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Energy Crisis Deepens in the United Kingdom

What’s causing the energy crisis that’s hitting Europe right now?

By guest author Paige Lambermont
October 26, 2021

Energy supply problems have been causing shortages and high prices across Europe for weeks, with the United Kingdom one of the hardest hit. 

Electricity and fuels like gasoline and heating oil are currently experiencing record prices in the UK. The causes of the problem are multiple. The supply of natural gas has constricted lately, as Asia and Europe compete for limited resources, driving prices up.

Britain is having energy supply problems as the global price of LNG (liquid natural gas) rises. This has been a problem amid low wind production. Because of the increasing use of wind power (and to a lesser extent solar power) in Britain, the country has had to rely on imports of natural gas from Russia and Venezuela to cycle up its gas plants when the wind stalls across the country. This cycling is crucial for the stability of the energy grid because power must be generated as it is needed, so whenever one source suddenly goes offline, another is needed quickly to replace it. The need for cycling generation has taken much of the country’s nuclear generation out of service earlier than planned, in part because it provides reliable baseload, but can’t be quickly cycled at the margins. 

A shortage of truck drivers has caused the energy shortages to spread beyond electricity. Gasoline and food shortages have become widespread in the country, and as fall begins, UK Minister for Small Business, Paul Sculley, says that “this is going to be a really difficult winter for people.” Sculley also stressed that people should continue to purchase food and fuel as usual and avoid panic buying, which would only serve to deepen the crisis. 

The country’s rapidly rising gasoline and other energy costs have caused the costs of manufacturing and other heavy industry to rise astronomically. Business interests are pushing for help from the government. Steel, ceramics, chemicals, glass, and paper are among the industries hardest hit by the gas price in particular.

Various government ministers have sent mixed messages about who is in talks with whom as they seek a way through this crisis. And the country’s leaders are scrambling for piecemeal solutions. 

On Monday, the UK Business Secretary submitted a proposal for the Treasury to help the firms hardest hit by the energy crisis. The proposal involves loans to affected firms, and Prime Minister Boris Johnson is expected to support it. Luckily, this program will at least come in the form of loans rather than as an all-out bailout, but the pressure eliciting this intervention is nonetheless alarming.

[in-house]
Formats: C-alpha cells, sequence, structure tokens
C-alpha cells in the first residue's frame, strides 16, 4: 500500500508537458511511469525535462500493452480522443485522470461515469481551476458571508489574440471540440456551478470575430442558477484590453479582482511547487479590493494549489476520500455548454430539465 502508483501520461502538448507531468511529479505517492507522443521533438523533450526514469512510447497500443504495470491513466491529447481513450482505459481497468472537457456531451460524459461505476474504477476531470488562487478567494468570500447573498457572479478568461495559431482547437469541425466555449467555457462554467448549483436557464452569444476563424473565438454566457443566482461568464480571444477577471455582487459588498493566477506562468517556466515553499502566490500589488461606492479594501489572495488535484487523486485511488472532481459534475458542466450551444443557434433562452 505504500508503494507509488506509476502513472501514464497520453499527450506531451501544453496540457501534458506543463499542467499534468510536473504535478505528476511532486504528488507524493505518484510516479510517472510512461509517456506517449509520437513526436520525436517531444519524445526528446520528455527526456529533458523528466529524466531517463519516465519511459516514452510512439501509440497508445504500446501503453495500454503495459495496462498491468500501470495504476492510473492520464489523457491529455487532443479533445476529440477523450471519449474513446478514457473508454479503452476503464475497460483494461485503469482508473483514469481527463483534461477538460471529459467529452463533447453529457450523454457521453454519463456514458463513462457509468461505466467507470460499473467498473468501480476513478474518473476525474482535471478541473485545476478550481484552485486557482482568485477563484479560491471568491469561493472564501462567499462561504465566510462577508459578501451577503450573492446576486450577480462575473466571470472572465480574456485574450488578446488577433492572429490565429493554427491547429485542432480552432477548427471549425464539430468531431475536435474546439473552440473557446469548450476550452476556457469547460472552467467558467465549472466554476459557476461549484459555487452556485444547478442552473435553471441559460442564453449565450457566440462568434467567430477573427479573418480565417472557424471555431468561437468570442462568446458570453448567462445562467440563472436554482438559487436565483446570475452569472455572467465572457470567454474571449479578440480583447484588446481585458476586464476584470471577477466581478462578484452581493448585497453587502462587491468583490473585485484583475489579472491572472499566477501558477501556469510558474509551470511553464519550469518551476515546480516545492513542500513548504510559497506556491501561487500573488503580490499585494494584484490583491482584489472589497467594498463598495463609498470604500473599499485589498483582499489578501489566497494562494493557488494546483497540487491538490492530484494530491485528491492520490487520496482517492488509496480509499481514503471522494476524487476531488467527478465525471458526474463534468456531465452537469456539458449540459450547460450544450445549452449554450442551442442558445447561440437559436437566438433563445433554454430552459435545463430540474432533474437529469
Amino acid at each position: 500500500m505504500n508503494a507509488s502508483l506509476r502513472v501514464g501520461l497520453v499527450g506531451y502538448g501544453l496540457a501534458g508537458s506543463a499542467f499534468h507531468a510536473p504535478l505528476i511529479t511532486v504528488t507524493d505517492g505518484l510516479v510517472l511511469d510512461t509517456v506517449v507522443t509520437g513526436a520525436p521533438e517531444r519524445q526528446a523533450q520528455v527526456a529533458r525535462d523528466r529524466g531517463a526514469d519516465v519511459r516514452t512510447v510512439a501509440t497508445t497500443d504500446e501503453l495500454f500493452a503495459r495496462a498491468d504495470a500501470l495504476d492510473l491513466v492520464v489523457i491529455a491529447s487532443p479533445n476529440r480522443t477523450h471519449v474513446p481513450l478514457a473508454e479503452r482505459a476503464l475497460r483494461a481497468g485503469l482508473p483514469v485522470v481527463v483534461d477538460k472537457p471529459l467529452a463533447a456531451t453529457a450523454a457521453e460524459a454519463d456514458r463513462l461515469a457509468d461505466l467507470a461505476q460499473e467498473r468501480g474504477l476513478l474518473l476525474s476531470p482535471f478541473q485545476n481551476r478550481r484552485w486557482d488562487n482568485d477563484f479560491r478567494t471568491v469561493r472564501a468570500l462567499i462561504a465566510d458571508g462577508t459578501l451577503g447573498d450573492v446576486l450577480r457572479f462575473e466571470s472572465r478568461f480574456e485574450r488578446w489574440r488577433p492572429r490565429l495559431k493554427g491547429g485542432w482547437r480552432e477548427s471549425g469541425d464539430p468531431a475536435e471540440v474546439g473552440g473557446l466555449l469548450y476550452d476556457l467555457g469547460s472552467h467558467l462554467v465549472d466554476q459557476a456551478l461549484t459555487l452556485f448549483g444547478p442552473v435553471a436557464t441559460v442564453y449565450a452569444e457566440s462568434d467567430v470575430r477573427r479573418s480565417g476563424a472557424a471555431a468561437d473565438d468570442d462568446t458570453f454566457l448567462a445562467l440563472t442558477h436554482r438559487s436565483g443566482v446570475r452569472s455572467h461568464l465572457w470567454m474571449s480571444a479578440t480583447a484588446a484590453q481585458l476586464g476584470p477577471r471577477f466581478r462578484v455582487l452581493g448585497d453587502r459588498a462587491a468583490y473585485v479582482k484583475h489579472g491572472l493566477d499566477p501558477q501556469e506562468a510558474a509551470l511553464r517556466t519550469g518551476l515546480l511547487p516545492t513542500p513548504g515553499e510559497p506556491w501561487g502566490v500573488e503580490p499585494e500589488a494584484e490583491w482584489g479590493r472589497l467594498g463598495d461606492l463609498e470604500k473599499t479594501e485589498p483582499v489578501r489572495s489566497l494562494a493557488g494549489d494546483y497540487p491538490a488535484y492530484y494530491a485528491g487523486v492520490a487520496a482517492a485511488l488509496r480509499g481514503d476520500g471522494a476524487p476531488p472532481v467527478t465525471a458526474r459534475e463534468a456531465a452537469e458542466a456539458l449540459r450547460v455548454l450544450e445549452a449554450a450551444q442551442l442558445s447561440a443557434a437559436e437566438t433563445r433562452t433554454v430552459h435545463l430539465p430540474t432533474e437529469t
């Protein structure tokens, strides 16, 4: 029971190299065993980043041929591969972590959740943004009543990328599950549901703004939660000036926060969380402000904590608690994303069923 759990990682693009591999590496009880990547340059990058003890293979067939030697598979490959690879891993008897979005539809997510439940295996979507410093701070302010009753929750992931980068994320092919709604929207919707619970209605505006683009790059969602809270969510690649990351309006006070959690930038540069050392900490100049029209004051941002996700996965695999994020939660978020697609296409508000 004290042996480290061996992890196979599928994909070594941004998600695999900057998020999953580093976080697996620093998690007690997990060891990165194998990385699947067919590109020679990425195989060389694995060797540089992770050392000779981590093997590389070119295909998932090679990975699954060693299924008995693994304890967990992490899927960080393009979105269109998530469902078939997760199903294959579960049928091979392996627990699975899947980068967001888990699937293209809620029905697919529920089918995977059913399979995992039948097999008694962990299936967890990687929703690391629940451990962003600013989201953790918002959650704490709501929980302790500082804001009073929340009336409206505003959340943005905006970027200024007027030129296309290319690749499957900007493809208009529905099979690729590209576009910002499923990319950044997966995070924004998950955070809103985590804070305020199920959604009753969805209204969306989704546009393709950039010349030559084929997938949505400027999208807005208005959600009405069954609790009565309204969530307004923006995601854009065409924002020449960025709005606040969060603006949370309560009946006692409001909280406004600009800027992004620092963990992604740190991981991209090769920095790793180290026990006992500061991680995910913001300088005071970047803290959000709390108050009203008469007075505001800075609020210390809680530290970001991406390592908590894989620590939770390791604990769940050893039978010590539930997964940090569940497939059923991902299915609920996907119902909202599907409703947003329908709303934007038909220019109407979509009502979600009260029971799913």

PM Johnson will be under great pressure to do something more as the crisis deepens.  This would likely mean more government intervention in the energy market, which would likely only muddle things further. 

According to the Financial Times, the head of UK Steel, Gareth Stace, said that, “the energy crisis of today will fast become the steel industry crisis of tomorrow”.  The country’s heavy industry is reeling from the dramatic energy cost shift, and this cost will be passed on to consumers through higher prices for essential goods.  Even with the proposed treasury loans, many of these firms will struggle to weather the crisis, and prices are soon to skyrocket. 

The situation in the UK right now is indicative of the consequences that come from too much government tampering in electricity markets. As they transition their energy infrastructure away from domestic production and close reliable nuclear capacity, it comes as no great shock that a global supply problem in the LNG market would touch off such a crisis. 

The situation in the United Kingdom is worth watching as it evolves in the coming months. There are lessons to be learned here about what market interventions can do to harm our ability to respond effectively to sudden supply disruptions and demand shocks. When the energy market is based on political edicts, rather than real-world conditions, stark consequences begin to emerge.

This piece was produced by Paige Lambermont, a Policy Associate at IER